Founded in 2007,
the Yale Baroque Opera Project performed its fifteenth operatic production this past weekend at the University Theatre, to a filled house of enthusiastic Baroque fans of all ages.
ORFEO by Luigi Rossi was a new one for me, but certainly not my first time with the story of Orfeo and Eurydice, who were, let’s face it, the IT couple of the Baroque era. Gluck and Monteverdi were other composers of the period who had a crack at the story, and it is their settings with which most people are familiar. Luigi Rossi’s setting is a story within a story, and takes place on a ship. The story of Orfeo and Eurydice is being told by crew members to pass the time on their voyage from Tierra del Fuego toward Tahiti.
The program explains that the opera was cut by about a third, for which I am grateful. As it was, it lasted 2 hours and 40 minutes. While Rossi’s music is lovely, there is much recitative, and made me long for a show stopping aria or two. That said, the ensemble music, was exquisite. There was some lovely singing, especially from countertenor Jack Lindberg, and sopranos Sara Speller and Lisl Wangermann as Eurydice.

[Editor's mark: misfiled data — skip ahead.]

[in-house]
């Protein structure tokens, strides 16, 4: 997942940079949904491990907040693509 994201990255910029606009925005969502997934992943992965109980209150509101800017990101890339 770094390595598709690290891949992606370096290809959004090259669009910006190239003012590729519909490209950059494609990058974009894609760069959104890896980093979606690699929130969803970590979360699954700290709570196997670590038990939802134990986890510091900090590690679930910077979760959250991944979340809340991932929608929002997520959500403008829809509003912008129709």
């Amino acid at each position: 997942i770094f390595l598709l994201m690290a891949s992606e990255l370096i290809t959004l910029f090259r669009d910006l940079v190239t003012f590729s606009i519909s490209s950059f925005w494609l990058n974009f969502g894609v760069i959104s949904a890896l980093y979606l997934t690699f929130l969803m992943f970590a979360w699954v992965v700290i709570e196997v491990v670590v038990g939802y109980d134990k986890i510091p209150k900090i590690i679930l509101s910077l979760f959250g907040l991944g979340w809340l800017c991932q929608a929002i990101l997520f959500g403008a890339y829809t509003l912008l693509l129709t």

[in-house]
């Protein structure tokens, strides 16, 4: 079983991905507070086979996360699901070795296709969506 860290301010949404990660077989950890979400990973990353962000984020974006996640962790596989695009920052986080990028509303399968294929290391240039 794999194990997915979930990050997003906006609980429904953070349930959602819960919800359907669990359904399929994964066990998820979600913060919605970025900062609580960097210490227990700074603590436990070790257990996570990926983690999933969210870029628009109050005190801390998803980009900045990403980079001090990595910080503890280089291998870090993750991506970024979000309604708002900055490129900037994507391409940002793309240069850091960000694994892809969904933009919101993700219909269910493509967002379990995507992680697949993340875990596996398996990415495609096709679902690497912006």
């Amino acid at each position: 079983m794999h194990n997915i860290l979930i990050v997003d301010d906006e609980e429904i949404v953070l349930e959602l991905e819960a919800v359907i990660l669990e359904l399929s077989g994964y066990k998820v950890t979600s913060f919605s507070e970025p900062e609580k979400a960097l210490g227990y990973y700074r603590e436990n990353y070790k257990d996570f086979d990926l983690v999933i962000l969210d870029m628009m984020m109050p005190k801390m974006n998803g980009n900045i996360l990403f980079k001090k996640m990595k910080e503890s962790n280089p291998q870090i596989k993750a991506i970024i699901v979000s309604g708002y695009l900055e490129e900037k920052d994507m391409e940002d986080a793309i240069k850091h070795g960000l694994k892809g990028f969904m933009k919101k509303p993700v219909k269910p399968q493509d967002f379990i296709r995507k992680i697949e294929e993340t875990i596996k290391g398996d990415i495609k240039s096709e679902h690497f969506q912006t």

The small Baroque orchestra, consisting of harpsichords, recorders, theorbos, viols, violin, cello, and triple harp, was beautifully conducted by Grant Herreid, and Toni Dorfman’s did a wonderful job directing the actors.
Projection Designer, Camilla Tassi who is currently a research fellow in projection design at the Yale School of Drama, provided the superb projections that worked beautifully with Patrick Huber’s scenic designs and Solomon Weisbard’s broody lighting. Visually, this show was very impressive. And let me remind you that it was free!
It is truly astonishing how much great stuff in New Haven is free. Get out there and grab all the wonderful opportunities at Yale that come fast and furiously at the end of the school year. And it won’t be long until the Arts and Ideas Festival!!!!